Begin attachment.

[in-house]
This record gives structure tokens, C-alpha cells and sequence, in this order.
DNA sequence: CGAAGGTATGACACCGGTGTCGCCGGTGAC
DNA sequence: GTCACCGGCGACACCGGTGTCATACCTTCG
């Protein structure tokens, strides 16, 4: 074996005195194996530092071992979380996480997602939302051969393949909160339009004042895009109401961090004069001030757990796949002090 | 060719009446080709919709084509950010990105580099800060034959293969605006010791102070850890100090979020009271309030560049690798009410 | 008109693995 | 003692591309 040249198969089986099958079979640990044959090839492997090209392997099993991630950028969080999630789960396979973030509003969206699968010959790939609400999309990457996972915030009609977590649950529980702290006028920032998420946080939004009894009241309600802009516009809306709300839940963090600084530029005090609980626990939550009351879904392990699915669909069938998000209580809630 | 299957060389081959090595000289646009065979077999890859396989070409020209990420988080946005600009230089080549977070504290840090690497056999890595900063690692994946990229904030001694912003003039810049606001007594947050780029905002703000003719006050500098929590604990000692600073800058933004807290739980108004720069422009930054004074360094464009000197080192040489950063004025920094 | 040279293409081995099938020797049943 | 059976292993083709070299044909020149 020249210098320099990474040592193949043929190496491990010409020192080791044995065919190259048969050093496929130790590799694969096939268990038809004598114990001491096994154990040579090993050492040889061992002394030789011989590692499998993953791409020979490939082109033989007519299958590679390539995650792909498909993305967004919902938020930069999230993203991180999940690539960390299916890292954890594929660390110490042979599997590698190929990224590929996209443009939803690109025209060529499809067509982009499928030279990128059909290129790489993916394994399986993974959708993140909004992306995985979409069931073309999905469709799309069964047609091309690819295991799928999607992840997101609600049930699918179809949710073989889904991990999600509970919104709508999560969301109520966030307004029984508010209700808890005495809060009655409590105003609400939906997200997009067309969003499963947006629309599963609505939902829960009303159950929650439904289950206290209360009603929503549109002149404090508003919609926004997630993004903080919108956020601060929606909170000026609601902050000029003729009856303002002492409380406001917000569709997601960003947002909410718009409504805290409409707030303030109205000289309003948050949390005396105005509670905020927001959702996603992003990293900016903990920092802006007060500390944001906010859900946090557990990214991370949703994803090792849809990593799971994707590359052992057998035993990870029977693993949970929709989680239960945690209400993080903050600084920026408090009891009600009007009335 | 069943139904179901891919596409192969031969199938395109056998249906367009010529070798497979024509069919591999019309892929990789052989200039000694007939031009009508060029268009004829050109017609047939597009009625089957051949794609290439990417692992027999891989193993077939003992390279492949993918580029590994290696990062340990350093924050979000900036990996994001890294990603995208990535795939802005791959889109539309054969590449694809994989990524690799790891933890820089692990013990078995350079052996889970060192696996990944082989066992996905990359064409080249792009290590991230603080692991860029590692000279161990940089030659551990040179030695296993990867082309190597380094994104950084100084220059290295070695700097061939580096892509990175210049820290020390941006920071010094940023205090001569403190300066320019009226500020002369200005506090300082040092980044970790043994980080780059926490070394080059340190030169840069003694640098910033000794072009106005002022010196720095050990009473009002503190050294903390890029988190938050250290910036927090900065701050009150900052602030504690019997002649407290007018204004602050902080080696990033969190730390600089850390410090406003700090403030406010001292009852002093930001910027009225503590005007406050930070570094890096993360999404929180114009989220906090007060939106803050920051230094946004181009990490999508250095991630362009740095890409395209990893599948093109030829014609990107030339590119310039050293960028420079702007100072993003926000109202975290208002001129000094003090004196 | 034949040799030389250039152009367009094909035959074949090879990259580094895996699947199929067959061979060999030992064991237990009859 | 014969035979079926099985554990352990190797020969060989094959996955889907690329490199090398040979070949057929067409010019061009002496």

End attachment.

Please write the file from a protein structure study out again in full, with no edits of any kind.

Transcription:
[in-house]
This record gives structure tokens, C-alpha cells and sequence, in this order.
DNA sequence: CGAAGGTATGACACCGGTGTCGCCGGTGAC
DNA sequence: GTCACCGGCGACACCGGTGTCATACCTTCG
């Protein structure tokens, strides 16, 4: 074996005195194996530092071992979380996480997602939302051969393949909160339009004042895009109401961090004069001030757990796949002090 | 060719009446080709919709084509950010990105580099800060034959293969605006010791102070850890100090979020009271309030560049690798009410 | 008109693995 | 003692591309 040249198969089986099958079979640990044959090839492997090209392997099993991630950028969080999630789960396979973030509003969206699968010959790939609400999309990457996972915030009609977590649950529980702290006028920032998420946080939004009894009241309600802009516009809306709300839940963090600084530029005090609980626990939550009351879904392990699915669909069938998000209580809630 | 299957060389081959090595000289646009065979077999890859396989070409020209990420988080946005600009230089080549977070504290840090690497056999890595900063690692994946990229904030001694912003003039810049606001007594947050780029905002703000003719006050500098929590604990000692600073800058933004807290739980108004720069422009930054004074360094464009000197080192040489950063004025920094 | 040279293409081995099938020797049943 | 059976292993083709070299044909020149 020249210098320099990474040592193949043929190496491990010409020192080791044995065919190259048969050093496929130790590799694969096939268990038809004598114990001491096994154990040579090993050492040889061992002394030789011989590692499998993953791409020979490939082109033989007519299958590679390539995650792909498909993305967004919902938020930069999230993203991180999940690539960390299916890292954890594929660390110490042979599997590698190929990224590929996209443009939803690109025209060529499809067509982009499928030279990128059909290129790489993916394994399986993974959708993140909004992306995985979409069931073309999905469709799309069964047609091309690819295991799928999607992840997101609600049930699918179809949710073989889904991990999600509970919104709508999560969301109520966030307004029984508010209700808890005495809060009655409590105003609400939906997200997009067309969003499963947006629309599963609505939902829960009303159950929650439904289950206290209360009603929503549109002149404090508003919609926004997630993004903080919108956020601060929606909170000026609601902050000029003729009856303002002492409380406001917000569709997601960003947002909410718009409504805290409409707030303030109205000289309003948050949390005396105005509670905020927001959702996603992003990293900016903990920092802006007060500390944001906010859900946090557990990214991370949703994803090792849809990593799971994707590359052992057998035993990870029977693993949970929709989680239960945690209400993080903050600084920026408090009891009600009007009335 | 069943139904179901891919596409192969031969199938395109056998249906367009010529070798497979024509069919591999019309892929990789052989200039000694007939031009009508060029268009004829050109017609047939597009009625089957051949794609290439990417692992027999891989193993077939003992390279492949993918580029590994290696990062340990350093924050979000900036990996994001890294990603995208990535795939802005791959889109539309054969590449694809994989990524690799790891933890820089692990013990078995350079052996889970060192696996990944082989066992996905990359064409080249792009290590991230603080692991860029590692000279161990940089030659551990040179030695296993990867082309190597380094994104950084100084220059290295070695700097061939580096892509990175210049820290020390941006920071010094940023205090001569403190300066320019009226500020002369200005506090300082040092980044970790043994980080780059926490070394080059340190030169840069003694640098910033000794072009106005002022010196720095050990009473009002503190050294903390890029988190938050250290910036927090900065701050009150900052602030504690019997002649407290007018204004602050902080080696990033969190730390600089850390410090406003700090403030406010001292009852002093930001910027009225503590005007406050930070570094890096993360999404929180114009989220906090007060939106803050920051230094946004181009990490999508250095991630362009740095890409395209990893599948093109030829014609990107030339590119310039050293960028420079702007100072993003926000109202975290208002001129000094003090004196 | 034949040799030389250039152009367009094909035959074949090879990259580094895996699947199929067959061979060999030992064991237990009859 | 014969035979079926099985554990352990190797020969060989094959996955889907690329490199090398040979070949057929067409010019061009002496």